What is Benfotiamine and why do women need it? – First for women

If you’re anything like us, you’d love nothing more than to start your day with a great cup of coffee and some delicious carbs, like a blueberry muffin. And while researchers say there’s nothing wrong with that, both carbohydrates and coffee/tea deplete your body of one of the most overlooked B vitamins: vitamin B1, or thiamine. And if you self-medicate symptoms like fatigue, brain fog, and anxiety with a cookie or bagel, you may be stuck in a vicious circle, experts say. You feel tired or anxious and reach for a cupcake, and then this particular cupcake depletes the vitamins that would keep you feeling calm and alert. How do you break free from this cycle – and take your health to the next level? Consider getting more of a particularly easy-to-absorb form of vitamin B1 called benfotiamine.

What is benfotiamine?

A derivative of thiamine, benfotiamine is a fat-soluble form of vitamin B1. This fat-soluble ability allows the body to absorb benfotiamine better than the water-soluble B1 typically found in nutritional supplements. In fact, a study published in International Journal of Clinical Pharmacology and Therapeutics It found that benfotiamine boosted thiamine levels by 400% more than conventional forms of vitamin B1.

What are the benefits of benfotiamine?

Benfotiamine can help reverse thiamine deficiency–a condition Derek Lonsdale, MD, associate professor emeritus at the Cleveland Clinic, says. Invites a hidden health crisis. “Thiamine is important for mitochondria in cells to generate energy in the form of ATP,” he explains. And as nutritionist Eric Berg, D.C., author of healthy keto plan, He adds, thiamine is essential for nerve function and the formation of red blood cells that carry activated oxygen through the body. Lonsdale’s own studies have found that up to 90% of people aren’t getting the thiamine they need to protect against problems like fatigue, agitation, mental fog, and nerve damage.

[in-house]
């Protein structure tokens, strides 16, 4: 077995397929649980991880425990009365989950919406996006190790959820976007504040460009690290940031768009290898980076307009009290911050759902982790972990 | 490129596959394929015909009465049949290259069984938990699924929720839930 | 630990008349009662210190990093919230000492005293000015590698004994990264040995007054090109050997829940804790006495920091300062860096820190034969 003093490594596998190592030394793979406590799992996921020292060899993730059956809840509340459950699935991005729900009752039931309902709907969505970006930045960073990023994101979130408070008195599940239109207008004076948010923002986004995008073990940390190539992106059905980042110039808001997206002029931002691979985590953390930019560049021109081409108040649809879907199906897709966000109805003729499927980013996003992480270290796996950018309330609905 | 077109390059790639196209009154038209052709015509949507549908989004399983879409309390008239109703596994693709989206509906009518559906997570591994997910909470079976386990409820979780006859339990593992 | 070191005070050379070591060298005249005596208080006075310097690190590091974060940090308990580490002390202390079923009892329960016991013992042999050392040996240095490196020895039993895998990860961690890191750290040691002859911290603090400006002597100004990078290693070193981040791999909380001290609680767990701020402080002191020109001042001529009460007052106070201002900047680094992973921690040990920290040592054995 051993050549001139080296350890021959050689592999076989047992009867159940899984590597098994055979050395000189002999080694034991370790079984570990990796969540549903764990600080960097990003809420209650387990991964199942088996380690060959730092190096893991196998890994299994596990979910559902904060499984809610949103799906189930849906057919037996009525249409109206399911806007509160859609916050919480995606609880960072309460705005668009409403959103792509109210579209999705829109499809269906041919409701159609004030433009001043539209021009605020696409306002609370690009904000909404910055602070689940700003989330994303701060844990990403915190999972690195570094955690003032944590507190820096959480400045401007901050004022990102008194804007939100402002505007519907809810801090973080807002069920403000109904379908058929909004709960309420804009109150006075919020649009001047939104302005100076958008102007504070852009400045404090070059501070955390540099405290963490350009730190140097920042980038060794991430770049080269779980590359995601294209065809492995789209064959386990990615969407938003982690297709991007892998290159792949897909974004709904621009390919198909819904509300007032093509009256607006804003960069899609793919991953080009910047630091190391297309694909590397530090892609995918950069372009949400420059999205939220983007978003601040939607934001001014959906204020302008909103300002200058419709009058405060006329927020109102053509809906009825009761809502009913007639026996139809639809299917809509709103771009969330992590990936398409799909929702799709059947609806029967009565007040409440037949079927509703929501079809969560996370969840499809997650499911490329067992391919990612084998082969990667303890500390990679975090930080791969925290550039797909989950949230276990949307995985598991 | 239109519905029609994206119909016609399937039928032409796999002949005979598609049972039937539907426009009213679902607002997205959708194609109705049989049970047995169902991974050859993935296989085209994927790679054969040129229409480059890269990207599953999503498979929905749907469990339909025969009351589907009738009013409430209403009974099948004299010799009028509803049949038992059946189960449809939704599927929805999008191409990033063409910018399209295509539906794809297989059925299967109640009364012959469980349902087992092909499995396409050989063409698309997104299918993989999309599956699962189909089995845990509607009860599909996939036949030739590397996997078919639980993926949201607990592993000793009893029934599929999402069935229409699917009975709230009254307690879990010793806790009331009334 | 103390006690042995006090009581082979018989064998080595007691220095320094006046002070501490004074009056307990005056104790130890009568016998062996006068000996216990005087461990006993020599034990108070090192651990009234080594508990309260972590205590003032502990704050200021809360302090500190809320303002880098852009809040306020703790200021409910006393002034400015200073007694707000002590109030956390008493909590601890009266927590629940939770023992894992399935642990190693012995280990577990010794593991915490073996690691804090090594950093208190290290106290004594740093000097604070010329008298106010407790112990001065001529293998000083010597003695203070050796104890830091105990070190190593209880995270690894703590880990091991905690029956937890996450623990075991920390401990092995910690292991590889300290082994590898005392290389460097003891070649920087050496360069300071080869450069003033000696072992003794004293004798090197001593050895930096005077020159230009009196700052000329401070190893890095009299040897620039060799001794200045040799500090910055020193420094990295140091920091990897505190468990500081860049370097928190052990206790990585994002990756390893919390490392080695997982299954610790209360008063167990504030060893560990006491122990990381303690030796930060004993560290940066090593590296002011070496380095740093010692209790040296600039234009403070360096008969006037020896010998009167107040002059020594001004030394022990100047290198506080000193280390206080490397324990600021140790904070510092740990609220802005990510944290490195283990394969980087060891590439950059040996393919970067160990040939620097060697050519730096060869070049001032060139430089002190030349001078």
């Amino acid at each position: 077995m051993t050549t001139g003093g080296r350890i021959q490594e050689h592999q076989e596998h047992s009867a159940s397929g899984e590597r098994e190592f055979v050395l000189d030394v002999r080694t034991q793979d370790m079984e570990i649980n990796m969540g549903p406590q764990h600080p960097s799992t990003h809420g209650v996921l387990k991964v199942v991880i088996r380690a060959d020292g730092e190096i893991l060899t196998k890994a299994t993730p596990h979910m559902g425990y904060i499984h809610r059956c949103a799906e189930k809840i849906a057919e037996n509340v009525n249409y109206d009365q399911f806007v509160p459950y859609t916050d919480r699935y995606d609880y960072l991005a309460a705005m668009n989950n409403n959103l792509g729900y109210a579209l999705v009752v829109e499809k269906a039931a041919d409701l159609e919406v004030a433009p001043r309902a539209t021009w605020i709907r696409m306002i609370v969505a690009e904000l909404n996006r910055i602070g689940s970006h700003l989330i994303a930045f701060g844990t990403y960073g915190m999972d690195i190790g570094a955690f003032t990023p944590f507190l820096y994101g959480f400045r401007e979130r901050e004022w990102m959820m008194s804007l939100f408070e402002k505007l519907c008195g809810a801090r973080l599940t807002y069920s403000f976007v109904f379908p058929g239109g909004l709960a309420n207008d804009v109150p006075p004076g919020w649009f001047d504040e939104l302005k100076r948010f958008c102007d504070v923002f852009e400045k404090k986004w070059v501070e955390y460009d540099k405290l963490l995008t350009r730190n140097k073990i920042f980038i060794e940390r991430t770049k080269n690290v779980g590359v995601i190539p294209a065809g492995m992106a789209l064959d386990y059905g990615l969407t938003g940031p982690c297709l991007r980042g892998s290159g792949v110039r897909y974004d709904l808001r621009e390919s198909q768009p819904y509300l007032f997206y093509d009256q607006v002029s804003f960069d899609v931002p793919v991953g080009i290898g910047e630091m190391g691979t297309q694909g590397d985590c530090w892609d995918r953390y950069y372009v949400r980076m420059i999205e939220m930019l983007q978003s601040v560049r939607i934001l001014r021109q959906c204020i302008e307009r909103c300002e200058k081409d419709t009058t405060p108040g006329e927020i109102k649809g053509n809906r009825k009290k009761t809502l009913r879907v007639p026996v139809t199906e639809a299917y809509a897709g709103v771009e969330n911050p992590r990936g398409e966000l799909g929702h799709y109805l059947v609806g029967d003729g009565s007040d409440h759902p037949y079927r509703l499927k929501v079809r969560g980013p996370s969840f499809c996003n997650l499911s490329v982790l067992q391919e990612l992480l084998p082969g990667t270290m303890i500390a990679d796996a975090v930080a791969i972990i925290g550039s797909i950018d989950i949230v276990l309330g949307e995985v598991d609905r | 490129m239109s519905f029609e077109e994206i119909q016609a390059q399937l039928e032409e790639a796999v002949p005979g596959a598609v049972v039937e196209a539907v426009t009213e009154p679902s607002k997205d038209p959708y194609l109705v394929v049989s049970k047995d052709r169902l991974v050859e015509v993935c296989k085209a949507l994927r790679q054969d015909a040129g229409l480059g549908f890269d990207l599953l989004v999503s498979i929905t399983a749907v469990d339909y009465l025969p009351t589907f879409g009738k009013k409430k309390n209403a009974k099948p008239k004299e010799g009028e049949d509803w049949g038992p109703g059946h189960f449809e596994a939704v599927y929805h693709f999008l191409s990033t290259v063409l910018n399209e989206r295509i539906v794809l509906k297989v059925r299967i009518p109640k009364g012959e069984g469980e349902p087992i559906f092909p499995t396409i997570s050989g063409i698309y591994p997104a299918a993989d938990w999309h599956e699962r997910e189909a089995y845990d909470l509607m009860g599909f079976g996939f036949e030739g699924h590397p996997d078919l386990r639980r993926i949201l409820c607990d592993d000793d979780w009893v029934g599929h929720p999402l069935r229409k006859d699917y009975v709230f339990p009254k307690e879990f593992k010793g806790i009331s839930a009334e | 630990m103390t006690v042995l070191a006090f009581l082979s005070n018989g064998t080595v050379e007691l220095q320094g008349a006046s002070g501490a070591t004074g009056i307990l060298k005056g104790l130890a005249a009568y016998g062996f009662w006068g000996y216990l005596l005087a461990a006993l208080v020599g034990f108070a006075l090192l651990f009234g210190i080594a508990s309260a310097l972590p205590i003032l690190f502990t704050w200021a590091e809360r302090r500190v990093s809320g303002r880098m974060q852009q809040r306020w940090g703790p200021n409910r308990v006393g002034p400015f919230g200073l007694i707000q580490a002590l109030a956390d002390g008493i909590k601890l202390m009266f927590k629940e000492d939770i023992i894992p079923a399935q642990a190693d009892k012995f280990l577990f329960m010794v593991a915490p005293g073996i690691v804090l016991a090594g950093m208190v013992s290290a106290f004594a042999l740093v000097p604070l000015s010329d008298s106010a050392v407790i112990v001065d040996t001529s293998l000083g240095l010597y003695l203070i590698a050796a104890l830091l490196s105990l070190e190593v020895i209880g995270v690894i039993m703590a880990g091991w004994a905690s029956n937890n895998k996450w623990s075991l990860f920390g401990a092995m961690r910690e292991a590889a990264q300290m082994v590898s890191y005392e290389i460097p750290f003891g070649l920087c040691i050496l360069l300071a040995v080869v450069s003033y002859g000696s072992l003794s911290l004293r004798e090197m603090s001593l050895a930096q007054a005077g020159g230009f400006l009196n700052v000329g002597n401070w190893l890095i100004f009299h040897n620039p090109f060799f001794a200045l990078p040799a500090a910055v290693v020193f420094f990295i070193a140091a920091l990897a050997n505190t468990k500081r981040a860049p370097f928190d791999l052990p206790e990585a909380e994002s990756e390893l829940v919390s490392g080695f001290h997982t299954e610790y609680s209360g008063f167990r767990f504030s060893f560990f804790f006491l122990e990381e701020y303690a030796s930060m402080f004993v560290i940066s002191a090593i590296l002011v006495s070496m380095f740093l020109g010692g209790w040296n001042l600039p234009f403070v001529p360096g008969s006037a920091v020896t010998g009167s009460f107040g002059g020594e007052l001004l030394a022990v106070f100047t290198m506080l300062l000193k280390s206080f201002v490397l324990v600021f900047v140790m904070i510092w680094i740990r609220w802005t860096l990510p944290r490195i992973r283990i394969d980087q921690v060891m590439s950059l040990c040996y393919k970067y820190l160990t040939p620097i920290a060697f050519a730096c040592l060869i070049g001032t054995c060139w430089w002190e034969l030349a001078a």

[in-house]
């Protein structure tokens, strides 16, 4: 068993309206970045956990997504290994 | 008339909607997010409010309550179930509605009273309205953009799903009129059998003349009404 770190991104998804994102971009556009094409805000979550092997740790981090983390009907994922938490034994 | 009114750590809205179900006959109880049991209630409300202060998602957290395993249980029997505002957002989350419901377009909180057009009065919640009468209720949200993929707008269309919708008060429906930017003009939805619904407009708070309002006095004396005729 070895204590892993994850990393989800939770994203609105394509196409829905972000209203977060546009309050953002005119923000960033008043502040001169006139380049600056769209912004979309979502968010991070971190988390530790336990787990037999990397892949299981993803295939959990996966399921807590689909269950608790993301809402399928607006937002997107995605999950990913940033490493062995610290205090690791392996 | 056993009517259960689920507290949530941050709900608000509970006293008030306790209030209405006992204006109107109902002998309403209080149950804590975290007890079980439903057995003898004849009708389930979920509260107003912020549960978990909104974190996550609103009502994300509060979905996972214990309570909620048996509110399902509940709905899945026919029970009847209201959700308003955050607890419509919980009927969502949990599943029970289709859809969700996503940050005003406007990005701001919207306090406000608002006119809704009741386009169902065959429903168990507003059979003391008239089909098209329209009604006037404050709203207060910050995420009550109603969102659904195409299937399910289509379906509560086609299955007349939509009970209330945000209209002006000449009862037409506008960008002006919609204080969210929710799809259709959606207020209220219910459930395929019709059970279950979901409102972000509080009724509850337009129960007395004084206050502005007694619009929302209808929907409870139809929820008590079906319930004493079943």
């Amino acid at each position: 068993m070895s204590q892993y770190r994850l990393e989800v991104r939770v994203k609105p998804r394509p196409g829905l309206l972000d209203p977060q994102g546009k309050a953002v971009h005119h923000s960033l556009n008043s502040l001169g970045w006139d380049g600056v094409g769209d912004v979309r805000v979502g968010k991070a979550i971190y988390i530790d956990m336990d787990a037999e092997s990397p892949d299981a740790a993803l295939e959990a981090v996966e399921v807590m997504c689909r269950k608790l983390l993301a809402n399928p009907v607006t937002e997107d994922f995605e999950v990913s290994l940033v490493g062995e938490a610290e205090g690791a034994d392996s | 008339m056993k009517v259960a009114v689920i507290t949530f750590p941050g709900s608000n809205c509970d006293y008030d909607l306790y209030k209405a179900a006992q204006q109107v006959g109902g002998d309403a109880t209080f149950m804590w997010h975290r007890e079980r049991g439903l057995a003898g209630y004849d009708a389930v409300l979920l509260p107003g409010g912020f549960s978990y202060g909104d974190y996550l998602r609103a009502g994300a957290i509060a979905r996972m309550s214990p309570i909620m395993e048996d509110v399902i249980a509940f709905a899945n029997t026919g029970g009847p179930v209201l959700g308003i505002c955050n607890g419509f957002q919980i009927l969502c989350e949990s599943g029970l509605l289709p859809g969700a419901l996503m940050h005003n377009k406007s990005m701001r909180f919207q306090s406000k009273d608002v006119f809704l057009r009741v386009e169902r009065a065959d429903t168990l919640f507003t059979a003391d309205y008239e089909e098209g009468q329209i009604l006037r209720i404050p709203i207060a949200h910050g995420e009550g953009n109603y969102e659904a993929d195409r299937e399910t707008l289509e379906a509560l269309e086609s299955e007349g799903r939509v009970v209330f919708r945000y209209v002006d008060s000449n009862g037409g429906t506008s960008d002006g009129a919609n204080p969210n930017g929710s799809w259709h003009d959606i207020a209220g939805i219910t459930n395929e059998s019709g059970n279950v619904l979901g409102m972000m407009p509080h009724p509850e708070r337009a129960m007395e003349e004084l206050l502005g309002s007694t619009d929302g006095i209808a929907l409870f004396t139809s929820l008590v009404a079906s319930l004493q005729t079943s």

How much thiamine do we need per day?

The Food and Drug Administration confirms that we need 1.2 mg. of thiamine daily. But according to Dr. Lonsdale, this is not enough to protect against deficiency. Indeed, a study in magazine American College of Nutrition It was found that 50% of people who got more than the recommended amounts of thiamine from their diets were deficient in the vitamin.

Furthermore, the government has not changed the Recommended Dietary Allowance (RDA) for thiamine in more than 80 years. Meanwhile, refined carbohydrates that raise blood sugar have become a major part of our diets. “And the more glucose you get into your system, the more vitamin B1 you need,” says Berg. That’s because the body relies on thiamine to convert glucose into energy. So as carbohydrate intake goes up, thiamine levels suffer. In a study conducted at the University of Vienna, increasing carbohydrates by 20% resulted in a loss of thiamine by up to 63%.

How do I know if I have a thiamine deficiency?

Although blood tests can be used to diagnose thiamine deficiency, they are not an accurate measure of the amount of thiamine inside cells. In addition, doctors do not usually test for impotence. In fact, the results are in Journal of Neurology, Neurosurgery and Psychiatry It indicates that even severe thiamine deficiency was overlooked by physicians in 80% of cases. Fortunately, telltale symptoms can help identify deficiencies. If you suffer from the following, low thiamine could be the cause: